Hospital saves patient’s life after ash cloud rescue 

23/06/2010 00:00 

Jacqueline Oliver’s life was left hanging in the balance as clouds of volcanic ash swept across the North Atlantic, grounding all UK flights.

 Hospital saves patient’s life after ash cloud rescue

Patient Jacqueline Olver with (l to r) Obi Agu, consultant vascular surgeon and John Yap, consultant cardiac sugeon.


A ruptured aortic aneurysm meant the 46-year-old mother-of-two needed to be flown to The Heart Hospital, part of University College London Hospitals NHS Foundation Trust (UCLH), for emergency medical care.

Thanks to a Royal Navy Sea King helicopter, from HMS Gannet at Prestwick in Ayrshire, Jacqueline was one of the few passengers to take to the skies on that day. It was a journey that would ultimately save her life.

“If she hadn’t been able to fly here she would not have survived. The ash cloud could have killed her. Being able to fly into a centre, which is a world leader in treating this particular condition, saved her life,” said John Yap, consultant cardiac surgeon at The Heart Hospital, from where Jacqueline was discharged back home this week.

Jacqueline, 46 of Fife, Scotland, had a highly complex aortic aneurysm, a condition when the main vessel that supplies blood to the rest of the body becomes dangerously large.

Her situation became life-threatening in the early hours of April 14 when the aneurysm ruptured into her chest. This was complicated by the fact that Jacqueline had suffered a previous aneurysm which nearly cost her life 13 years ago.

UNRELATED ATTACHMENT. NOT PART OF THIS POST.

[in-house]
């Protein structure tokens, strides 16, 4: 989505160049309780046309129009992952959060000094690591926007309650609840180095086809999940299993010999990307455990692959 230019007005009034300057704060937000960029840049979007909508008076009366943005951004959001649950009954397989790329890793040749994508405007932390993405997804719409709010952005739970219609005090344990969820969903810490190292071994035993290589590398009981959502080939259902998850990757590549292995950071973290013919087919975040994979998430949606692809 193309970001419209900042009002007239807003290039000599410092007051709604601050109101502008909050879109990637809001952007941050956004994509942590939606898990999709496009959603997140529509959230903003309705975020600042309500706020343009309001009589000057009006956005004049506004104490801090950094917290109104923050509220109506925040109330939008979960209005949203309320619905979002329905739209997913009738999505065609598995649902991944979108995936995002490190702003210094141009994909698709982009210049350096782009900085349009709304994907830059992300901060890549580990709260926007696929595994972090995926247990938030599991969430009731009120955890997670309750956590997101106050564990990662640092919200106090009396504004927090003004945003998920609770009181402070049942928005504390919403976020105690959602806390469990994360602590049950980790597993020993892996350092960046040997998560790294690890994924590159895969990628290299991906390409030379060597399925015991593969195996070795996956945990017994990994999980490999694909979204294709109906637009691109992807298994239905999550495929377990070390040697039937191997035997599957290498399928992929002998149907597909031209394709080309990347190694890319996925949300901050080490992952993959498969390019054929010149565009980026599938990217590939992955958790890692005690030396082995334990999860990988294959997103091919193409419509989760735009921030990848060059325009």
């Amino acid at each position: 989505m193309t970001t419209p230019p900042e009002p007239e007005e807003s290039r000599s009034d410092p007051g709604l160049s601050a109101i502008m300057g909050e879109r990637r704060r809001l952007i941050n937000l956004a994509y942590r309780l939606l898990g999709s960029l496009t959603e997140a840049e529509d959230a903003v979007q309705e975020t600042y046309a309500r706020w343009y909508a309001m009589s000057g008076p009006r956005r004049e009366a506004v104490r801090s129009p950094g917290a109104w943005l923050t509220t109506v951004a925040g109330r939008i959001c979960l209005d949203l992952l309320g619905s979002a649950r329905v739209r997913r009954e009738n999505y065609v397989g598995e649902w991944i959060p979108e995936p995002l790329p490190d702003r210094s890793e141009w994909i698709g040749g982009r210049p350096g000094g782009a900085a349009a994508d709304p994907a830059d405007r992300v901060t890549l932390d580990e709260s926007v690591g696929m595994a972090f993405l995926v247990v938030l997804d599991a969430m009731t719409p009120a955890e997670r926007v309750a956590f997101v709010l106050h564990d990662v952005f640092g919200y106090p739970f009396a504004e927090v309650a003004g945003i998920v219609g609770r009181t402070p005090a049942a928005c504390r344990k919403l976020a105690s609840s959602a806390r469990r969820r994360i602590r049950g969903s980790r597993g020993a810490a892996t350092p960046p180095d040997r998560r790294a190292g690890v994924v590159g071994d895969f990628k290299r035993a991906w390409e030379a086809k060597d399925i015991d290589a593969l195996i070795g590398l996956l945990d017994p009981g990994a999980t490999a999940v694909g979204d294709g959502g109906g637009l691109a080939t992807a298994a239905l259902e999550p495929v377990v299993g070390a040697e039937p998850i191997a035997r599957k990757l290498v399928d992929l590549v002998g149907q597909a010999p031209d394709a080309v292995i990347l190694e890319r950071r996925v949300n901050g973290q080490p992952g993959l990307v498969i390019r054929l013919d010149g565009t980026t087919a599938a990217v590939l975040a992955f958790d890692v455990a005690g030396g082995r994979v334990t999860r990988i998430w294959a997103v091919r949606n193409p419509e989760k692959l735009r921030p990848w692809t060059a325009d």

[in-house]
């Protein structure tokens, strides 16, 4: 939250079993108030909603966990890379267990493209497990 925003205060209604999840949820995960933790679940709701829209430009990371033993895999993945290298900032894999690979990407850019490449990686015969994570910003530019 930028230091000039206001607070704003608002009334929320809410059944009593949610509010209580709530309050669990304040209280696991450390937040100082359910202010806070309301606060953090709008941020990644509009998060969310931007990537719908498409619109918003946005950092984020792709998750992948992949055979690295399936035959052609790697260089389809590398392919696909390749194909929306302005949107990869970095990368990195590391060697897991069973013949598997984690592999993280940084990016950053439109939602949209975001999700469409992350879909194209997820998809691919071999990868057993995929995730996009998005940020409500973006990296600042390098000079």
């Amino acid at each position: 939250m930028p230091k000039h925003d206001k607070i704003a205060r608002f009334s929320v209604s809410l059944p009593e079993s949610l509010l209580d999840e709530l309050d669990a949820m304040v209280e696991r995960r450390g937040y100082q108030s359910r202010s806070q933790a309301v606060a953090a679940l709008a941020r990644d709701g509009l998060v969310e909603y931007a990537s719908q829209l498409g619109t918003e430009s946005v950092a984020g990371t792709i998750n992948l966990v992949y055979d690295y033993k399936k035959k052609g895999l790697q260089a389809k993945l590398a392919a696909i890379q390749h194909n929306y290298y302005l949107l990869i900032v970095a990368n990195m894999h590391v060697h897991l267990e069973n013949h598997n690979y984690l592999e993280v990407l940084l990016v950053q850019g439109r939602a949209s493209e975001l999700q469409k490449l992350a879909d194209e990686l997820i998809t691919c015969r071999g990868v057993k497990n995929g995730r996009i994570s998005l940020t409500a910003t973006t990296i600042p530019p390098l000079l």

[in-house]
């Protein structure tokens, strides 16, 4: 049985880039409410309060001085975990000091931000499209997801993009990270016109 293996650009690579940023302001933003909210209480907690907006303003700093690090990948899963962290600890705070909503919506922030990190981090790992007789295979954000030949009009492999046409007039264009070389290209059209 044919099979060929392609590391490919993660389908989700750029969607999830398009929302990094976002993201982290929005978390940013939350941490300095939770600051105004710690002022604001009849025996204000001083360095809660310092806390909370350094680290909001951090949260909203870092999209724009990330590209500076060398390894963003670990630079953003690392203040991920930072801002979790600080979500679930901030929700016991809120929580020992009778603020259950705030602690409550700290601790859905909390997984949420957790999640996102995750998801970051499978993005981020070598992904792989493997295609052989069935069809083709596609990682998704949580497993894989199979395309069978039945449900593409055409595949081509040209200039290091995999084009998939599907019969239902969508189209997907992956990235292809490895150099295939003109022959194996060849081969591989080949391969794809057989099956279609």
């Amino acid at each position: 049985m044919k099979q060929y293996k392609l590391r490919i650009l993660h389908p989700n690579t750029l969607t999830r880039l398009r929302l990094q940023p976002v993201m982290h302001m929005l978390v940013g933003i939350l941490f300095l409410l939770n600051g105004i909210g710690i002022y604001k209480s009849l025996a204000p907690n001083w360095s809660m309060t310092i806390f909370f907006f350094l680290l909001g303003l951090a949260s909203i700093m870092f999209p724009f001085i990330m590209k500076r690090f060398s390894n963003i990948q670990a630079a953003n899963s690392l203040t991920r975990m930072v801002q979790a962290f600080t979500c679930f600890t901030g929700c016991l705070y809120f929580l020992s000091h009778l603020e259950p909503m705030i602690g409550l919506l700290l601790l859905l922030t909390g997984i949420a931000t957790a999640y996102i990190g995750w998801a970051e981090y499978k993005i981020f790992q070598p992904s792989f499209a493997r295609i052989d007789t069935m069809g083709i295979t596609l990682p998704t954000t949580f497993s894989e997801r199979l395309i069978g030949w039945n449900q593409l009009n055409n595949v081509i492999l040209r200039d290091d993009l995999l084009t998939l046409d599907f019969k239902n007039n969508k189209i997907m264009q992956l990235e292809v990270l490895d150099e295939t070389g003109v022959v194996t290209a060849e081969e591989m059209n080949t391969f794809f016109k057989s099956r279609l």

The Scottish Ambulance Service took her to the Prestwick base where she was transferred to the Sea King at 6am.

“It was a bit of a strange day,” explained Lieutenant Al Hinchcliffe, pilot and duty aircraft captain. “We were a little bit ahead of the mayhem which was to ensue when the whole of UK airspace closed, so it’s not like the skies were eerily quiet, but we were aware, too, of the emerging threat posed by the volcano, as well as the fact that our passenger was exceptionally ill.

“We just flew as fast as we could and hoped that we would get her there safely. We were radio-ing ahead to air traffic controllers to get them to clear air space for us all the way down, which is quite unusual. Obviously we didn’t want anything to hold us up.

“I’m absolutely delighted to hear that she’s safe and well and has made a good recovery – it’s always nice to hear about a positive result.”
The Sea King does not normally fly to London, but despite the huge distance the helicopter landed in Regent’s Park shortly before 9am.
A waiting ambulance then took Jacqueline to University College Hospital, from where she was transferred to the nearby Heart Hospital for specialist cardiac care due to the severity of her condition.
Here she was treated by the UCLH Cardiovascular Team, including Mr Yap, Peter Harris, professor of endovascular surgery and Obi Agu, consultant vascular surgeon.
“When she came to us she was extremely sick – dying basically,” said Mr Yap.
“In order to repair the rupture we had to stop her circulation completely – a technique known as circulatory arrest. Jacqueline was clinically ‘dead’ for 19 minutes before we restored her circulation.”
Jacqueline has a history of problems with her aorta, and had an ‘acute type a dissection’ and almost died 13 years ago when she was carrying triplets. Two of her babies survived, after being delivered prematurely. Jacqueline spent six weeks in a coma.

Just hours before being flown home to her family by air ambulance, Jacqueline said: “I would have died if they hadn’t got me here. It’s amazing to think that a volcano in Iceland could have had such an affect.

“I can’t remember anything and was totally amazed when people told me the story about what had happened. It makes me realise how lucky I am to be alive.”

Her daughters Kirtsen and Lauren, now 13, visited her two weeks after her treatment. Jacqueline added: “They just started crying with happiness when they saw me. I’m just so glad to be alive.”

 

 

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